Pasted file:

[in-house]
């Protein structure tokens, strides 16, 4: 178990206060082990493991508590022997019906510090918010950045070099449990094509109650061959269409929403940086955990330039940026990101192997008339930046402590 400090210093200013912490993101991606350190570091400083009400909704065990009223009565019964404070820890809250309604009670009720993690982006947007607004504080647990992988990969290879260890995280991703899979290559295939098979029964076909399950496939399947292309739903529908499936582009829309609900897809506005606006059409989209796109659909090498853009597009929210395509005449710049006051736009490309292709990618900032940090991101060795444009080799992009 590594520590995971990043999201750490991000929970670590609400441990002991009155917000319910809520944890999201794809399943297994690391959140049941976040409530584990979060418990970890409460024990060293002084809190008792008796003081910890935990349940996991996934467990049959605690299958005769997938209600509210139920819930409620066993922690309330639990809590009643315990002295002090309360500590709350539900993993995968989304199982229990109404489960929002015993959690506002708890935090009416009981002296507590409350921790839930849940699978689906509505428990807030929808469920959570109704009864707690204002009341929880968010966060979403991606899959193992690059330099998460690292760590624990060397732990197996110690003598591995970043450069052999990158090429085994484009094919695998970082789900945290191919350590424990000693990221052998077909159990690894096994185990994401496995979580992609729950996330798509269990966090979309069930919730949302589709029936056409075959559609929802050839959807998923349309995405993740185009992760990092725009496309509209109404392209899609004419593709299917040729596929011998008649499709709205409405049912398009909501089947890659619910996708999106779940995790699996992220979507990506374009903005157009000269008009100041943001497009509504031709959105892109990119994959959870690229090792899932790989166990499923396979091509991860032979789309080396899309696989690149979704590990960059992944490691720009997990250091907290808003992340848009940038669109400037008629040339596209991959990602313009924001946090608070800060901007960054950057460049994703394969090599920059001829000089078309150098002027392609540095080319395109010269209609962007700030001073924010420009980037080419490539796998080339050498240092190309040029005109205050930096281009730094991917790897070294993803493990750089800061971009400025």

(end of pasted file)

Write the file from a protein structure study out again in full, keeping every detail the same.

[in-house]
């Protein structure tokens, strides 16, 4: 178990206060082990493991508590022997019906510090918010950045070099449990094509109650061959269409929403940086955990330039940026990101192997008339930046402590 400090210093200013912490993101991606350190570091400083009400909704065990009223009565019964404070820890809250309604009670009720993690982006947007607004504080647990992988990969290879260890995280991703899979290559295939098979029964076909399950496939399947292309739903529908499936582009829309609900897809506005606006059409989209796109659909090498853009597009929210395509005449710049006051736009490309292709990618900032940090991101060795444009080799992009 590594520590995971990043999201750490991000929970670590609400441990002991009155917000319910809520944890999201794809399943297994690391959140049941976040409530584990979060418990970890409460024990060293002084809190008792008796003081910890935990349940996991996934467990049959605690299958005769997938209600509210139920819930409620066993922690309330639990809590009643315990002295002090309360500590709350539900993993995968989304199982229990109404489960929002015993959690506002708890935090009416009981002296507590409350921790839930849940699978689906509505428990807030929808469920959570109704009864707690204002009341929880968010966060979403991606899959193992690059330099998460690292760590624990060397732990197996110690003598591995970043450069052999990158090429085994484009094919695998970082789900945290191919350590424990000693990221052998077909159990690894096994185990994401496995979580992609729950996330798509269990966090979309069930919730949302589709029936056409075959559609929802050839959807998923349309995405993740185009992760990092725009496309509209109404392209899609004419593709299917040729596929011998008649499709709205409405049912398009909501089947890659619910996708999106779940995790699996992220979507990506374009903005157009000269008009100041943001497009509504031709959105892109990119994959959870690229090792899932790989166990499923396979091509991860032979789309080396899309696989690149979704590990960059992944490691720009997990250091907290808003992340848009940038669109400037008629040339596209991959990602313009924001946090608070800060901007960054950057460049994703394969090599920059001829000089078309150098002027392609540095080319395109010269209609962007700030001073924010420009980037080419490539796998080339050498240092190309040029005109205050930096281009730094991917790897070294993803493990750089800061971009400025």